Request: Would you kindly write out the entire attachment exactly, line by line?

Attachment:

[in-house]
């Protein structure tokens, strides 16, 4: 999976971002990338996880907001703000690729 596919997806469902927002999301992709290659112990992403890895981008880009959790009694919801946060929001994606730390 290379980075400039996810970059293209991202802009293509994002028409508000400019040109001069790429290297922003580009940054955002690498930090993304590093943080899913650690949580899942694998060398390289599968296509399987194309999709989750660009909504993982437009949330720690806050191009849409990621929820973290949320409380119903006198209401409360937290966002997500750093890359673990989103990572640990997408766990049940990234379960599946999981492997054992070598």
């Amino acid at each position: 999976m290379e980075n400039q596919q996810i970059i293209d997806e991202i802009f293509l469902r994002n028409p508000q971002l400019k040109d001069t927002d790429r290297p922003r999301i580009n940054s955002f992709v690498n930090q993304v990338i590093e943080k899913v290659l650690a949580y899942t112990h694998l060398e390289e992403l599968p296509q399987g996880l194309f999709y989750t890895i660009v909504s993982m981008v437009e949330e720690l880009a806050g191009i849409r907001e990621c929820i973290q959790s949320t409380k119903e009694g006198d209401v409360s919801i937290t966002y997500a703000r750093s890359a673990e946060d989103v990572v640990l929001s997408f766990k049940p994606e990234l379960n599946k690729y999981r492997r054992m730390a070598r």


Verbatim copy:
[in-house]
């Protein structure tokens, strides 16, 4: 999976971002990338996880907001703000690729 596919997806469902927002999301992709290659112990992403890895981008880009959790009694919801946060929001994606730390 290379980075400039996810970059293209991202802009293509994002028409508000400019040109001069790429290297922003580009940054955002690498930090993304590093943080899913650690949580899942694998060398390289599968296509399987194309999709989750660009909504993982437009949330720690806050191009849409990621929820973290949320409380119903006198209401409360937290966002997500750093890359673990989103990572640990997408766990049940990234379960599946999981492997054992070598």
């Amino acid at each position: 999976m290379e980075n400039q596919q996810i970059i293209d997806e991202i802009f293509l469902r994002n028409p508000q971002l400019k040109d001069t927002d790429r290297p922003r999301i580009n940054s955002f992709v690498n930090q993304v990338i590093e943080k899913v290659l650690a949580y899942t112990h694998l060398e390289e992403l599968p296509q399987g996880l194309f999709y989750t890895i660009v909504s993982m981008v437009e949330e720690l880009a806050g191009i849409r907001e990621c929820i973290q959790s949320t409380k119903e009694g006198d209401v409360s919801i937290t966002y997500a703000r750093s890359a673990e946060d989103v990572v640990l929001s997408f766990k049940p994606e990234l379960n599946k690729y999981r492997r054992m730390a070598r």